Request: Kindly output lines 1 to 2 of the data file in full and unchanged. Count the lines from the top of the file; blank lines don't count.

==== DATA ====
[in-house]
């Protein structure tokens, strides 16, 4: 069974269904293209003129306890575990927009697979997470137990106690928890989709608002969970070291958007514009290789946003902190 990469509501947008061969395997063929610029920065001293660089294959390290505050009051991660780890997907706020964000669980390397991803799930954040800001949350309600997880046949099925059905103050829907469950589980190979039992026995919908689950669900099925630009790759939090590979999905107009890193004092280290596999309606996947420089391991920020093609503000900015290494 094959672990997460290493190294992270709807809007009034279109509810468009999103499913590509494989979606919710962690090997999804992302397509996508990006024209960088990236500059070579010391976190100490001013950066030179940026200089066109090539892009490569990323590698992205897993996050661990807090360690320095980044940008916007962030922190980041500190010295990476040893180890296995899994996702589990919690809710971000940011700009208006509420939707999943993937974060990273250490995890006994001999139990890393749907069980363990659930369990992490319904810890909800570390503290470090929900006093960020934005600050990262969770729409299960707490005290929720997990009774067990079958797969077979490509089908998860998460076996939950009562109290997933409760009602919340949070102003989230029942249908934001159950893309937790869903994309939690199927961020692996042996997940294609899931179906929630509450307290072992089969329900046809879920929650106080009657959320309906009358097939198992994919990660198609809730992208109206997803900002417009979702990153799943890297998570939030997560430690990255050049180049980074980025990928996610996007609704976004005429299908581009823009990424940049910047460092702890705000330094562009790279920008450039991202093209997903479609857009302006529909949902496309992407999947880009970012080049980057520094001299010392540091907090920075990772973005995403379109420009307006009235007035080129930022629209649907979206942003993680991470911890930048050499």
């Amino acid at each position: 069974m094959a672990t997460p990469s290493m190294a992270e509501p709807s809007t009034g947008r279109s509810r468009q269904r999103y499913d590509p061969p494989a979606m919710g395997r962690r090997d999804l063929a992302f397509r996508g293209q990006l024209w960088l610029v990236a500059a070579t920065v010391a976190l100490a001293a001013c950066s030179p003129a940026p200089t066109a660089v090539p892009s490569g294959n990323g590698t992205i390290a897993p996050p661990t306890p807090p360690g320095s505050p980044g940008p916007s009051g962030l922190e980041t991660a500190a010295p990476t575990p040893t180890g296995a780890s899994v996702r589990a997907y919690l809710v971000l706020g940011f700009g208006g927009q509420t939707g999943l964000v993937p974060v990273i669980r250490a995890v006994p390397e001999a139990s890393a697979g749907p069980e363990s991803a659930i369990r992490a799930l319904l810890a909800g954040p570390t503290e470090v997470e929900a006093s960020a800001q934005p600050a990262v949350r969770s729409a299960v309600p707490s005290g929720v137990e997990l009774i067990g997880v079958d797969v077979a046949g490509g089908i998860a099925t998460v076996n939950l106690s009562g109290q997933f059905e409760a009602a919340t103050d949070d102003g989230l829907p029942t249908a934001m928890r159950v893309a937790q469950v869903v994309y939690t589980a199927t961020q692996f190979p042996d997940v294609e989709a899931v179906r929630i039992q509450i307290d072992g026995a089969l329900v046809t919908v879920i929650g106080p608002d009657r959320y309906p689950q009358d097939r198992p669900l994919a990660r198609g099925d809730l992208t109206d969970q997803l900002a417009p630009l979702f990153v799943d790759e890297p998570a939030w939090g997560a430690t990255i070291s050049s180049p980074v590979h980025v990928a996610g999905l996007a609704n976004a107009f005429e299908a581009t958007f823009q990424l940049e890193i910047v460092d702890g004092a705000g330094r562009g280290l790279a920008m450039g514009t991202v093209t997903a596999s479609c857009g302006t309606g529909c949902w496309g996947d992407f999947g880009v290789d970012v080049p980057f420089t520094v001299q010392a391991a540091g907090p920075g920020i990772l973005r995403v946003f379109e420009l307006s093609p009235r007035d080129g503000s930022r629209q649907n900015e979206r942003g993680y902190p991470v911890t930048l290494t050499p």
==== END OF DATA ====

[in-house]
């Protein structure tokens, strides 16, 4: 069974269904293209003129306890575990927009697979997470137990106690928890989709608002969970070291958007514009290789946003902190 990469509501947008061969395997063929610029920065001293660089294959390290505050009051991660780890997907706020964000669980390397991803799930954040800001949350309600997880046949099925059905103050829907469950589980190979039992026995919908689950669900099925630009790759939090590979999905107009890193004092280290596999309606996947420089391991920020093609503000900015290494 094959672990997460290493190294992270709807809007009034279109509810468009999103499913590509494989979606919710962690090997999804992302397509996508990006024209960088990236500059070579010391976190100490001013950066030179940026200089066109090539892009490569990323590698992205897993996050661990807090360690320095980044940008916007962030922190980041500190010295990476040893180890296995899994996702589990919690809710971000940011700009208006509420939707999943993937974060990273250490995890006994001999139990890393749907069980363990659930369990992490319904810890909800570390503290470090929900006093960020934005600050990262969770729409299960707490005290929720997990009774067990079958797969077979490509089908998860998460076996939950009562109290997933409760009602919340949070102003989230029942249908934001159950893309937790869903994309939690199927961020692996042996997940294609899931179906929630509450307290072992089969329900046809879920929650106080009657959320309906009358097939198992994919990660198609809730992208109206997803900002417009979702990153799943890297998570939030997560430690990255050049180049980074980025990928996610996007609704976004005429299908581009823009990424940049910047460092702890705000330094562009790279920008450039991202093209997903479609857009302006529909949902496309992407999947880009970012080049980057520094001299010392540091907090920075990772973005995403379109420009307006009235007035080129930022629209649907979206942003993680991470911890930048050499």